“There weren’t always dragons in the valley.”
Rurik sat in the shade of a hostel balcony, letting the crier’s speech float by. He tilted up the brim of his hat to inspect the man, then spat between his teeth. A typical city-dweller – not used to the realities of this new world.
The crier was a short, stout man with a dangerously flushed face. Grey ringlets spilled down to his shoulders. Sweat pearled on his forehead as he spoke and flailed his arms. His fine clothes were already smeared with the town’s dust.
Rurik had come here to get away from his sort. Clean-hands, Jorrin had called them. He looked at his own palms, callused and yellowed from the toll of the years.
Well, what did he have to show for it? The rifle resting on his knees? His father’s fiddle slung over his shoulder? The emptying pouch of gold tethered to his belt?
Looking to the side, Rurik spotted another degenerate in the gutter. With a matted beard and skin burned scarlet by exposure, this man seemed to prophesize Rurik’s future if he didn’t pull himself up from the dirt.
Rurik watched people walk by the beggar. He watched them pause to hear the crier’s words. He watched the crier pause to catch his breath, to build momentum. Crossing his arms, Rurik leant back and listened.
“The honourable Council of Magnates has put a price of one-hundred darra for every dragon’s hide brought back from the valley, fifty for every tooth, one-thousand for every intact egg.”
Gasps circled the gathered crowd. Though they were cattle farmers mostly, Rurik observed these men and women calculating how many years they could live easy with one-thousand darra. Their expressions drooped when they met the reality of how difficult it would be to bring back a dragon egg from the Awlon Valley.
There were a few toughs in the crowd though. Vagrants and placeless men like Rurik. They had nothing to lose by heading for the infested valley.
An Awlon woman came charging out from a nearby saloon. She wailed in the ancient language of her people, and brandished her fists at the crier. He drummed his foot on the boards until two men restrained her and dragged her away.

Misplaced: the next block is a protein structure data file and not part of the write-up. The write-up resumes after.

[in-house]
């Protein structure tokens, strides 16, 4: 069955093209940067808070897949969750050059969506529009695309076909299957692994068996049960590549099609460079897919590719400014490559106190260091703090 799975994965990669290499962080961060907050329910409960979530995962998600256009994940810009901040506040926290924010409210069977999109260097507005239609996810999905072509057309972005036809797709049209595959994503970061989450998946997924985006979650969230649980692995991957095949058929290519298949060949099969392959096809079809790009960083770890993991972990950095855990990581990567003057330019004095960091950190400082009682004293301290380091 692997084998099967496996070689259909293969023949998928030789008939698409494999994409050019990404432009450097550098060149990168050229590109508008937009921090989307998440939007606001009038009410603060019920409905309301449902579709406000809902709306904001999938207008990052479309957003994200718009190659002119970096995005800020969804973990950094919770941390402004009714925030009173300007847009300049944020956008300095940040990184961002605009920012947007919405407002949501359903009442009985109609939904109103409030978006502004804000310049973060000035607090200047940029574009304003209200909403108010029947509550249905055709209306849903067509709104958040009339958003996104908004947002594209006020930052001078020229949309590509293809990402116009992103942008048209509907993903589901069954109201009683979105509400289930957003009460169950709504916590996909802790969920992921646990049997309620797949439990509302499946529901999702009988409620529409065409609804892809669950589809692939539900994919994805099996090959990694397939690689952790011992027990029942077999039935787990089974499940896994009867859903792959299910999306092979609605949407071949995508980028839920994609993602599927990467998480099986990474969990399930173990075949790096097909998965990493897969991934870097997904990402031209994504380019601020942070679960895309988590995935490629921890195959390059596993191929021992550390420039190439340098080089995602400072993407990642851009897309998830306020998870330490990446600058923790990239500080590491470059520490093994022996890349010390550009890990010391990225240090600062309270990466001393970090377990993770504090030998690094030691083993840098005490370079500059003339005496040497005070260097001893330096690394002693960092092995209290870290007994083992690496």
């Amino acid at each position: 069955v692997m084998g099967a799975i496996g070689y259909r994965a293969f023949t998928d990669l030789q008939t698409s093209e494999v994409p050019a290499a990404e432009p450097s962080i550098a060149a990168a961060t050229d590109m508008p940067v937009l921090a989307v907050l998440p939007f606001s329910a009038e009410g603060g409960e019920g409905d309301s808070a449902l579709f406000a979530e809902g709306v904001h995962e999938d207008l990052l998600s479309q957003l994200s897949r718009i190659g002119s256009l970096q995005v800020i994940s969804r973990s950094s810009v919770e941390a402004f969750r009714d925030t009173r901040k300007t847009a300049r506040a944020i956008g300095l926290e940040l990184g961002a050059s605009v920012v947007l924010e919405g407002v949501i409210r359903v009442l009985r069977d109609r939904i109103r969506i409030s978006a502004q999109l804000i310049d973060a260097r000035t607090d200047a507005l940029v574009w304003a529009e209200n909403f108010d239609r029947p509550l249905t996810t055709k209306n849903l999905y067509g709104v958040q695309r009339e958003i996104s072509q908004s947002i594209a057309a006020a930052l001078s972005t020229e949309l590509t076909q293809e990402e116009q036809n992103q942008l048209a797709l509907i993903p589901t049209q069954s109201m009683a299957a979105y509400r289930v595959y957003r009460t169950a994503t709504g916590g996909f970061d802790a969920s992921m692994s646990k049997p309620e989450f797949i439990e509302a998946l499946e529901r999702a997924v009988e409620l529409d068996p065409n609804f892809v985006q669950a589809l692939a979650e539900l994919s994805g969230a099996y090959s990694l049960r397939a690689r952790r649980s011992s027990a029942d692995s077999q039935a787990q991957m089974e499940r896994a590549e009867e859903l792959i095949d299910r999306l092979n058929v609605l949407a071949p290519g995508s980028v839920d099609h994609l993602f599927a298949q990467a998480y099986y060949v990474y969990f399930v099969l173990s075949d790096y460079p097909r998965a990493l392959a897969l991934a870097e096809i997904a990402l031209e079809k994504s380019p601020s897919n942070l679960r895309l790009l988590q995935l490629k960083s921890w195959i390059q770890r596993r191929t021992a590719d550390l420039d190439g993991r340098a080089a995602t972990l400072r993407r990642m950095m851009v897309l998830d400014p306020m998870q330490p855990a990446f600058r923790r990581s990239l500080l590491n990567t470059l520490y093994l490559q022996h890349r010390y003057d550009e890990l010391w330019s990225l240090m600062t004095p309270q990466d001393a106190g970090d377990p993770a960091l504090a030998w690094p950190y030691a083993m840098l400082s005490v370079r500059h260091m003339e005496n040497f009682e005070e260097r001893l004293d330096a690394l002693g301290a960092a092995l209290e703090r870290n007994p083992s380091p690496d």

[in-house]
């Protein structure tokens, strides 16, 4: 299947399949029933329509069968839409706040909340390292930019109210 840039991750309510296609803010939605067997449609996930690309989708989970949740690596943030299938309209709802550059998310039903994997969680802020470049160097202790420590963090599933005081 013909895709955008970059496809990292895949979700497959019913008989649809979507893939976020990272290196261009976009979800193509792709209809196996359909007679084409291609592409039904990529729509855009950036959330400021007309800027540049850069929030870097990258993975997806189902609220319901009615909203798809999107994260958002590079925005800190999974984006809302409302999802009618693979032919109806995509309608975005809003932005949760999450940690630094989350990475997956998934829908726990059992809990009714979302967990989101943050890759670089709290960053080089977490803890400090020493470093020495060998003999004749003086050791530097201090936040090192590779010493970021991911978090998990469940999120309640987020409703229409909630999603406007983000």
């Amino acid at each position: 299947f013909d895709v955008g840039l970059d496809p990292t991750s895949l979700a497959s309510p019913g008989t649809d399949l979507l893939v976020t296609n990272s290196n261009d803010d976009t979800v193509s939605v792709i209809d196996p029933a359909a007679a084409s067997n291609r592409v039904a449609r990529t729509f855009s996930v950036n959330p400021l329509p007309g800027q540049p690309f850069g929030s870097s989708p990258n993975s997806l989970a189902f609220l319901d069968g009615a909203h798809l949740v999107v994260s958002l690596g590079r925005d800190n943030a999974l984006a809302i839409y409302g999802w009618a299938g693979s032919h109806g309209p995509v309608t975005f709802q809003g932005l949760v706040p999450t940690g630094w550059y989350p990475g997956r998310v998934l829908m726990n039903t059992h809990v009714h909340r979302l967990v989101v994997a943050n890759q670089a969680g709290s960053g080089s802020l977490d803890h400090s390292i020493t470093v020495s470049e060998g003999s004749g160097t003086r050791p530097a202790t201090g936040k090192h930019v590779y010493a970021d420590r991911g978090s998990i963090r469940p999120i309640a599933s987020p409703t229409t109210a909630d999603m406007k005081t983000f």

“You kill us!” she screamed. “This land will remember your savagery!”
Rurik drew his hands away from his rifle. The Awlon lived in symbiosis with the dragons they worshipped. They rode the beasts for fun, built great tents from dragon hide, concocted potions with their scales, and used their acidic saliva in weapons. The Awlon were dangerous enough on their own though. With settlers now riling them up whenever they could, violence was to be expected.
“One-thousand darra per dragon egg,” said the crier.
It would be blasphemous to go into the Awlon Valley and take the dragons’ eggs. To kill the dragons would mean killing the Awlon too. Conveniently, the crier didn’t spell that out for his audience.
Not that they’d care.
One-thousand darra though.
Rurik groaned, and rose from where he’d lounged in the dirt. He would not die a beggar like his father. The Awlon had held this country for millennia before the settlers came, so maybe it was time for them to be brushed into history. And dragons weren’t invincible.
One-thousand darra. Enough to wash away his debts, perhaps to wash away his guilt. A fortune for a vagrant like Rurik. Jorrin would’ve already signed them both up for the chance.
Rurik tossed the beggar a coin without looking at him. He shouldered his way into the gun shop at the end of the street. A withered, weathered man looked up from the counter. A troll’s head sneered from the wall behind him. A taxidermized basilisk stood guard beside Rurik.
“What you wanting?” The man’s voice carried weary suspicion.
Rurik clinked his coin pouch on the counter. “Something to kill a dragon.”
The gunsmith tapped his glass eye. “My friend, you’ve come to the right place.”